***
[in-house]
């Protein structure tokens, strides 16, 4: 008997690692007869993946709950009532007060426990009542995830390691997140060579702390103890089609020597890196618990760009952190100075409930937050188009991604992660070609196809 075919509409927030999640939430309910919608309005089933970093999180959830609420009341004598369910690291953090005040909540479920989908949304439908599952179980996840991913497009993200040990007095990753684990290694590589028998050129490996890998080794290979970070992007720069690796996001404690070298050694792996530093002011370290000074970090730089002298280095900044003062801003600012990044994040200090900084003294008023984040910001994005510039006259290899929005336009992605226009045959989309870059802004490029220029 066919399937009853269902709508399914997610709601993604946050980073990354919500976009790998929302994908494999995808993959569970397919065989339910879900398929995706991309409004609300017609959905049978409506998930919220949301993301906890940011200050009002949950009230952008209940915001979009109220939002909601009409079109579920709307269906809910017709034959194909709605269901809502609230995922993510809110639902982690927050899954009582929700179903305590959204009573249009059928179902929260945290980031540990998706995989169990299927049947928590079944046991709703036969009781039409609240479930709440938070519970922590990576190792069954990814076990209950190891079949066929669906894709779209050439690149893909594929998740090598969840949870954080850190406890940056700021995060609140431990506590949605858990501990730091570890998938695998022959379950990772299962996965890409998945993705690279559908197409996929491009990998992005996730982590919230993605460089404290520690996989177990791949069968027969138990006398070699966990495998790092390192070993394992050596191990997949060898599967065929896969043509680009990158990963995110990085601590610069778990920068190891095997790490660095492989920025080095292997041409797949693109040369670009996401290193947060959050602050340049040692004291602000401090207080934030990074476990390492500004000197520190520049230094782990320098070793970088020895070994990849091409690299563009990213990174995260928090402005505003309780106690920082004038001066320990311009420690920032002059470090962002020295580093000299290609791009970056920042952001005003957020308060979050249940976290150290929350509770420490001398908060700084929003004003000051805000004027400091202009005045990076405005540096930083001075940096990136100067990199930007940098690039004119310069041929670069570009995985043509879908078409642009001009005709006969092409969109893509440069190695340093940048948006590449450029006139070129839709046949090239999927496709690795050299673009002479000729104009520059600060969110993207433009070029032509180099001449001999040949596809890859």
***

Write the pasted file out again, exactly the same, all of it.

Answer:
[in-house]
């Protein structure tokens, strides 16, 4: 008997690692007869993946709950009532007060426990009542995830390691997140060579702390103890089609020597890196618990760009952190100075409930937050188009991604992660070609196809 075919509409927030999640939430309910919608309005089933970093999180959830609420009341004598369910690291953090005040909540479920989908949304439908599952179980996840991913497009993200040990007095990753684990290694590589028998050129490996890998080794290979970070992007720069690796996001404690070298050694792996530093002011370290000074970090730089002298280095900044003062801003600012990044994040200090900084003294008023984040910001994005510039006259290899929005336009992605226009045959989309870059802004490029220029 066919399937009853269902709508399914997610709601993604946050980073990354919500976009790998929302994908494999995808993959569970397919065989339910879900398929995706991309409004609300017609959905049978409506998930919220949301993301906890940011200050009002949950009230952008209940915001979009109220939002909601009409079109579920709307269906809910017709034959194909709605269901809502609230995922993510809110639902982690927050899954009582929700179903305590959204009573249009059928179902929260945290980031540990998706995989169990299927049947928590079944046991709703036969009781039409609240479930709440938070519970922590990576190792069954990814076990209950190891079949066929669906894709779209050439690149893909594929998740090598969840949870954080850190406890940056700021995060609140431990506590949605858990501990730091570890998938695998022959379950990772299962996965890409998945993705690279559908197409996929491009990998992005996730982590919230993605460089404290520690996989177990791949069968027969138990006398070699966990495998790092390192070993394992050596191990997949060898599967065929896969043509680009990158990963995110990085601590610069778990920068190891095997790490660095492989920025080095292997041409797949693109040369670009996401290193947060959050602050340049040692004291602000401090207080934030990074476990390492500004000197520190520049230094782990320098070793970088020895070994990849091409690299563009990213990174995260928090402005505003309780106690920082004038001066320990311009420690920032002059470090962002020295580093000299290609791009970056920042952001005003957020308060979050249940976290150290929350509770420490001398908060700084929003004003000051805000004027400091202009005045990076405005540096930083001075940096990136100067990199930007940098690039004119310069041929670069570009995985043509879908078409642009001009005709006969092409969109893509440069190695340093940048948006590449450029006139070129839709046949090239999927496709690795050299673009002479000729104009520059600060969110993207433009070029032509180099001449001999040949596809890859």